Barbera Sings a Fascinating Recital in San Diego

On Saturday, September 19, San Diego Opera opened its 2015-2016 season with a recital by tenor René Barbera. This was the first Polly Puterbaugh Emerging Artist Award Recital and no artist could have been more deserving than the immensely talented Barbera.

Sweeney Todd at the San Francisco Opera

Did the iconic “off-beat” and “serious” American musical hold the stage of the War Memorial Opera House? The excited audience (standees three deep) thought so and roared their appreciation.

Wigmore Hall Complete Schubert Song Series begins with Boesch and Johnson

The Wigmore Hall, London, has launched Schubert : The Complete Songs, a 40-concert series to run through the 2015 and 2016 seasons. There have been Schubert marathons before, like BBC Radio 3's all-Schubert week and The Oxford Lieder Festival's Schubert series last year, but the Wigmore Hall series will be a major landmark because the Wigmore Hall is the Wigmore Hall, the epitome of excellence.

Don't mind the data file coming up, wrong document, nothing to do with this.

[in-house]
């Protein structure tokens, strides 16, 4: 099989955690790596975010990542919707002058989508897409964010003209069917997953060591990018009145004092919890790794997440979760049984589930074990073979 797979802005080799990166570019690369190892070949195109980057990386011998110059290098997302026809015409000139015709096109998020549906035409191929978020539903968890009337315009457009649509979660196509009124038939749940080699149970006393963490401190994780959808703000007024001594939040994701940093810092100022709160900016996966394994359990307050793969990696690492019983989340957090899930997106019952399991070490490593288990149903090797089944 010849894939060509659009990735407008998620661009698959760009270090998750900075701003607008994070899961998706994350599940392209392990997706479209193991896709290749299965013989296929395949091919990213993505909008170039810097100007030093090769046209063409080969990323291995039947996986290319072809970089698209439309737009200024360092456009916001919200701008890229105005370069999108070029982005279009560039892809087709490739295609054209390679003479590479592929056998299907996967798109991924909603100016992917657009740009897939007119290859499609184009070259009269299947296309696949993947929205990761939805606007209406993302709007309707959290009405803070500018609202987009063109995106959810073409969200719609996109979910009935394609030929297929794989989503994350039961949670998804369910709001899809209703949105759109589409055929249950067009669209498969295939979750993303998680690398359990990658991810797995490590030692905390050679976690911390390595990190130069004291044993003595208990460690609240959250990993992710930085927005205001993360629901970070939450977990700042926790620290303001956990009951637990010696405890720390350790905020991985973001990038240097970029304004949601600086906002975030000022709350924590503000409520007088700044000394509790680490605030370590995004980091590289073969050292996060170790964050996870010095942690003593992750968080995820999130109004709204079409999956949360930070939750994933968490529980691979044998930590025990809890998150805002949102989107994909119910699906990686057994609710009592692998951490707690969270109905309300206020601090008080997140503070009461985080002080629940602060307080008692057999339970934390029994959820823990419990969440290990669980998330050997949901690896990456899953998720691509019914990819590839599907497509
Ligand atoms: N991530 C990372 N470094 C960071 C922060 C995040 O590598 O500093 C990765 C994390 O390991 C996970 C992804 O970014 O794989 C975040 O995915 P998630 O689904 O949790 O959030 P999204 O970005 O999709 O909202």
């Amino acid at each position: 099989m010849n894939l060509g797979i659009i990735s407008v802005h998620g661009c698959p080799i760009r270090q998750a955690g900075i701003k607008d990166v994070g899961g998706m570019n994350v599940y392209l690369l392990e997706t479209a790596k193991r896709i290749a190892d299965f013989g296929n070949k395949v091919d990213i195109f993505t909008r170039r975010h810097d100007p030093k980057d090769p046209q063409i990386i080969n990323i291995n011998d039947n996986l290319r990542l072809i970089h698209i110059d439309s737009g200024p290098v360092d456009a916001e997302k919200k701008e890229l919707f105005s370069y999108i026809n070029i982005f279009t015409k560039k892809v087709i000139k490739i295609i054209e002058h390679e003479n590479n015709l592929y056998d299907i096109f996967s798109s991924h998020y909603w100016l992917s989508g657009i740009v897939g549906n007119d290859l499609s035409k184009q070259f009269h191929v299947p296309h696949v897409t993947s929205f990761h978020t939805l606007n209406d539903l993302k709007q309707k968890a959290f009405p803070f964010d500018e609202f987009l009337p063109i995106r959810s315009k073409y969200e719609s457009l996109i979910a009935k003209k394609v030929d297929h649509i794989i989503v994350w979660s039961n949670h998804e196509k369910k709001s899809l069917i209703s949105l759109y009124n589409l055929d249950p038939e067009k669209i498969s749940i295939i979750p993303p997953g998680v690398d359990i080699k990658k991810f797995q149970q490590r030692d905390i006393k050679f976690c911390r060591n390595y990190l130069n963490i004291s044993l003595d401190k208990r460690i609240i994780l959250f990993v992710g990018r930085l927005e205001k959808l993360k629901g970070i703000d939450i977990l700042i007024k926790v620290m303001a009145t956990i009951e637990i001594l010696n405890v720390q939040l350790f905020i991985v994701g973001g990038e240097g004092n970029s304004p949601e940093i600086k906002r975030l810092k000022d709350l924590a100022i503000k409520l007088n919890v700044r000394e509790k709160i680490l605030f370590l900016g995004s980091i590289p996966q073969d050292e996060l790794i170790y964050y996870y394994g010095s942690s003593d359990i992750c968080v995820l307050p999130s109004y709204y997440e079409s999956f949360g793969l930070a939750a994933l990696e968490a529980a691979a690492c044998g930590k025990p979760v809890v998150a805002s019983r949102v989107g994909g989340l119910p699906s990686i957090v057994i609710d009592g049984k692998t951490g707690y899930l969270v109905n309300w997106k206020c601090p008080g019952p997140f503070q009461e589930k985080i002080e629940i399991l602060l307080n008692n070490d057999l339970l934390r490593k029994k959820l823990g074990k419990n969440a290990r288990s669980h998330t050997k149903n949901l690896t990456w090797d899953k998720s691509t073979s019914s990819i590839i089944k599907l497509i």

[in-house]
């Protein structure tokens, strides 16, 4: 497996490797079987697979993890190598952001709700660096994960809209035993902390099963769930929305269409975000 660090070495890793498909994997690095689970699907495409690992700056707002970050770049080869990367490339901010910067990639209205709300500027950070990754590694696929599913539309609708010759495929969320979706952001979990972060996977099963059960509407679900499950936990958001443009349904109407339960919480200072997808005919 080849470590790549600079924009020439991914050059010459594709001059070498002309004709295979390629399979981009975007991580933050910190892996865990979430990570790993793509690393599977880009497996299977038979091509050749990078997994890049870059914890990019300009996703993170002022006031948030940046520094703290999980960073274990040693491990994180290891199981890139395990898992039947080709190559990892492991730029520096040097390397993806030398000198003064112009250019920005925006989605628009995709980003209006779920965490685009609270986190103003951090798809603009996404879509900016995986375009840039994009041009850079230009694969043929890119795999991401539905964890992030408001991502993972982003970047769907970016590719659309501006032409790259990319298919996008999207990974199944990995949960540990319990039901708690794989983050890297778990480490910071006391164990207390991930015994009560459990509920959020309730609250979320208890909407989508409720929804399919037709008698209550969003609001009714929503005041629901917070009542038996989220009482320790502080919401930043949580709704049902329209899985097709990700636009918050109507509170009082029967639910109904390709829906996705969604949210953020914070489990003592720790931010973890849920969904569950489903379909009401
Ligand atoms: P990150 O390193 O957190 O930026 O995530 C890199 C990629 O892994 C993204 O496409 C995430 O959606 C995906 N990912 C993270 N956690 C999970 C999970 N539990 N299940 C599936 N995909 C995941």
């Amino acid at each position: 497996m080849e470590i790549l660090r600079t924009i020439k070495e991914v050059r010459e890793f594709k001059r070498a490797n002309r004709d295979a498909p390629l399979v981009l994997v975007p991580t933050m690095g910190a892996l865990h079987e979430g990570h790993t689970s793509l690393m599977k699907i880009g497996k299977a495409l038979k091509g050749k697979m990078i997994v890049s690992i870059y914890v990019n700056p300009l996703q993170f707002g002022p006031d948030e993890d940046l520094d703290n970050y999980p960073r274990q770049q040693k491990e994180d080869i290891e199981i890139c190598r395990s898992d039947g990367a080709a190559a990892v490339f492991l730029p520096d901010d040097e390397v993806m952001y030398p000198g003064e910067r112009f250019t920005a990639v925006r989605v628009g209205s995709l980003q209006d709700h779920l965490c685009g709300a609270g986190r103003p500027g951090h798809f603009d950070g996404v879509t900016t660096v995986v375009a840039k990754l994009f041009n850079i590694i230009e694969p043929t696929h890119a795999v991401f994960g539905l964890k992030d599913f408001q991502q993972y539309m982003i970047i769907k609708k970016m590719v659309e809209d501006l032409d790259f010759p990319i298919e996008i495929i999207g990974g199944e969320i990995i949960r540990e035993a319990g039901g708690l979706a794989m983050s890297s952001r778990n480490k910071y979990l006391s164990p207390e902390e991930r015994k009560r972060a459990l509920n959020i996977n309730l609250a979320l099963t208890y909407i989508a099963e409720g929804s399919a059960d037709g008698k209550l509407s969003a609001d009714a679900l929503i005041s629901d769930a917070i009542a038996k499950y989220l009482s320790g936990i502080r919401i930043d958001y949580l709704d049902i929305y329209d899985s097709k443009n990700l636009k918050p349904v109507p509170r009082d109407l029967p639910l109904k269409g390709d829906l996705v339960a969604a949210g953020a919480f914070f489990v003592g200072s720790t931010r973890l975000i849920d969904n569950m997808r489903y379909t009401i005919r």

Luisa Miller in San Francisco

Luisa Miller sits on the fringes of the repertory, and since its introduction into the modern repertory in the 1970’s it comes around every 15 or so years. Unfortunately this 2015 San Francisco occasion has not bothered to rethink this remarkable opera.

Salieri: La grotta di Trofonio (Trofonio’s Cave)

Demonised by Pushkin and Peter Shaffer, Antonio Salieri lives in the public imagination as the embittered rival of Wolfgang Amadeus Mozart — whose genius he lamented and revered in equal measure, and against whom he schemed and plotted at the Emperor Joseph II’s Viennese court.

Chicago Lyric’s Stars Shine at Millennium Park

The annual concert given by Lyric Opera of Chicago as an outdoor event previewing the forthcoming season took place on 11 September 2015 at Millennium Park.

Gluck: Orphée et Eurydice

Orpheus — that Greek hero whose songs could enchant both deities and beasts, whose lyre has become a metaphor for the power of music itself, and whose journey to the Underworld to rescue his wife, Eurydice, kick-started the art of opera in Mantua in 1607 — has been travelling far and wide around the UK in 2015.